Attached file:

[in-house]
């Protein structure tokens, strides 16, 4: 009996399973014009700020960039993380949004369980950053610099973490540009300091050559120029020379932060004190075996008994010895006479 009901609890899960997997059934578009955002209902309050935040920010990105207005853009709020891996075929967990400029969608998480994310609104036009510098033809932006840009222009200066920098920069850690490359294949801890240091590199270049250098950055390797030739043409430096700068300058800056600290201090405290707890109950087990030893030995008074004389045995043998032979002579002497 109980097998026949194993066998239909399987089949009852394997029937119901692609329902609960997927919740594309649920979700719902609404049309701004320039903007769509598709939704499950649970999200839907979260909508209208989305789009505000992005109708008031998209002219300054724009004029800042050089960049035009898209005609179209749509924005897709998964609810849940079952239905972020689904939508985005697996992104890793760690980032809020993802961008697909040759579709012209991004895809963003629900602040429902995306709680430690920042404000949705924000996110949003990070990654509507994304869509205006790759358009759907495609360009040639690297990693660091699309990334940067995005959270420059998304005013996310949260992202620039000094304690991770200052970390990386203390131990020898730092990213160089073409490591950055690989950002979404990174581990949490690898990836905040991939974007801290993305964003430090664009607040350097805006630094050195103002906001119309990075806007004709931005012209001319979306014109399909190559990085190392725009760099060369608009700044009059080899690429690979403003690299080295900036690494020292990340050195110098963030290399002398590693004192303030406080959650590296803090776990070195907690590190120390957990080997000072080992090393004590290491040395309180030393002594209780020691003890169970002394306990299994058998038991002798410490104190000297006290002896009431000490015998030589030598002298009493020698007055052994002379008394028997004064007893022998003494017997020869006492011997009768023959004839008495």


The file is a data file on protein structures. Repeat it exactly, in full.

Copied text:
[in-house]
């Protein structure tokens, strides 16, 4: 009996399973014009700020960039993380949004369980950053610099973490540009300091050559120029020379932060004190075996008994010895006479 009901609890899960997997059934578009955002209902309050935040920010990105207005853009709020891996075929967990400029969608998480994310609104036009510098033809932006840009222009200066920098920069850690490359294949801890240091590199270049250098950055390797030739043409430096700068300058800056600290201090405290707890109950087990030893030995008074004389045995043998032979002579002497 109980097998026949194993066998239909399987089949009852394997029937119901692609329902609960997927919740594309649920979700719902609404049309701004320039903007769509598709939704499950649970999200839907979260909508209208989305789009505000992005109708008031998209002219300054724009004029800042050089960049035009898209005609179209749509924005897709998964609810849940079952239905972020689904939508985005697996992104890793760690980032809020993802961008697909040759579709012209991004895809963003629900602040429902995306709680430690920042404000949705924000996110949003990070990654509507994304869509205006790759358009759907495609360009040639690297990693660091699309990334940067995005959270420059998304005013996310949260992202620039000094304690991770200052970390990386203390131990020898730092990213160089073409490591950055690989950002979404990174581990949490690898990836905040991939974007801290993305964003430090664009607040350097805006630094050195103002906001119309990075806007004709931005012209001319979306014109399909190559990085190392725009760099060369608009700044009059080899690429690979403003690299080295900036690494020292990340050195110098963030290399002398590693004192303030406080959650590296803090776990070195907690590190120390957990080997000072080992090393004590290491040395309180030393002594209780020691003890169970002394306990299994058998038991002798410490104190000297006290002896009431000490015998030589030598002298009493020698007055052994002379008394028997004064007893022998003494017997020869006492011997009768023959004839008495």